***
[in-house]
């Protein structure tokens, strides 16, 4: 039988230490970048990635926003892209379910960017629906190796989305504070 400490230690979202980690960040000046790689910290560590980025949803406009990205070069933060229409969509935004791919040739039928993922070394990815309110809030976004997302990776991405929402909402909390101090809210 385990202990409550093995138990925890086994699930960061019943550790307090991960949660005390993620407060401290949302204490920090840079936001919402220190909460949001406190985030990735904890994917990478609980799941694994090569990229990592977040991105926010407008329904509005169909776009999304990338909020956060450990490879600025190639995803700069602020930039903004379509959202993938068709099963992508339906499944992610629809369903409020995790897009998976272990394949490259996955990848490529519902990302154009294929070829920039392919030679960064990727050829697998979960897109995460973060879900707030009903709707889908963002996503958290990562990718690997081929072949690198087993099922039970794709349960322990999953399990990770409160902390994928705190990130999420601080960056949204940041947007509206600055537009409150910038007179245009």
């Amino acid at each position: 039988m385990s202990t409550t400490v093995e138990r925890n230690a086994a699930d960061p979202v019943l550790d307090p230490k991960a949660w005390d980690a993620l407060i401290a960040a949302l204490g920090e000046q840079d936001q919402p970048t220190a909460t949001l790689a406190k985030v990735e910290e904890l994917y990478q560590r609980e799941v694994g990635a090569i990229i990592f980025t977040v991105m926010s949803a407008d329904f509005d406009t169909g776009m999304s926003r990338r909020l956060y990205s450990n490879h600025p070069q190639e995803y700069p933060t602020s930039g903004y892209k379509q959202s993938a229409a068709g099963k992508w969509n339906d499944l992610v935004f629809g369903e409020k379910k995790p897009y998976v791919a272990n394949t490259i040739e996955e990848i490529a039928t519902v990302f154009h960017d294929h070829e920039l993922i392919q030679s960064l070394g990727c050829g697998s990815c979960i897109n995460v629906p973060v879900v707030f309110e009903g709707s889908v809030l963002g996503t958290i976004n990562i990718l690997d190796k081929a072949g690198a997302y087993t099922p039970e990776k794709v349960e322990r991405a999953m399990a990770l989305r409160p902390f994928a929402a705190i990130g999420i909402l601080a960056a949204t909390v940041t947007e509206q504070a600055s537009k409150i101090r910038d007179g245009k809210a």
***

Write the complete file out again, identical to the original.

[in-house]
């Protein structure tokens, strides 16, 4: 039988230490970048990635926003892209379910960017629906190796989305504070 400490230690979202980690960040000046790689910290560590980025949803406009990205070069933060229409969509935004791919040739039928993922070394990815309110809030976004997302990776991405929402909402909390101090809210 385990202990409550093995138990925890086994699930960061019943550790307090991960949660005390993620407060401290949302204490920090840079936001919402220190909460949001406190985030990735904890994917990478609980799941694994090569990229990592977040991105926010407008329904509005169909776009999304990338909020956060450990490879600025190639995803700069602020930039903004379509959202993938068709099963992508339906499944992610629809369903409020995790897009998976272990394949490259996955990848490529519902990302154009294929070829920039392919030679960064990727050829697998979960897109995460973060879900707030009903709707889908963002996503958290990562990718690997081929072949690198087993099922039970794709349960322990999953399990990770409160902390994928705190990130999420601080960056949204940041947007509206600055537009409150910038007179245009």
């Amino acid at each position: 039988m385990s202990t409550t400490v093995e138990r925890n230690a086994a699930d960061p979202v019943l550790d307090p230490k991960a949660w005390d980690a993620l407060i401290a960040a949302l204490g920090e000046q840079d936001q919402p970048t220190a909460t949001l790689a406190k985030v990735e910290e904890l994917y990478q560590r609980e799941v694994g990635a090569i990229i990592f980025t977040v991105m926010s949803a407008d329904f509005d406009t169909g776009m999304s926003r990338r909020l956060y990205s450990n490879h600025p070069q190639e995803y700069p933060t602020s930039g903004y892209k379509q959202s993938a229409a068709g099963k992508w969509n339906d499944l992610v935004f629809g369903e409020k379910k995790p897009y998976v791919a272990n394949t490259i040739e996955e990848i490529a039928t519902v990302f154009h960017d294929h070829e920039l993922i392919q030679s960064l070394g990727c050829g697998s990815c979960i897109n995460v629906p973060v879900v707030f309110e009903g709707s889908v809030l963002g996503t958290i976004n990562i990718l690997d190796k081929a072949g690198a997302y087993t099922p039970e990776k794709v349960e322990r991405a999953m399990a990770l989305r409160p902390f994928a929402a705190i990130g999420i909402l601080a960056a949204t909390v940041t947007e509206q504070a600055s537009k409150i101090r910038d007179g245009k809210a």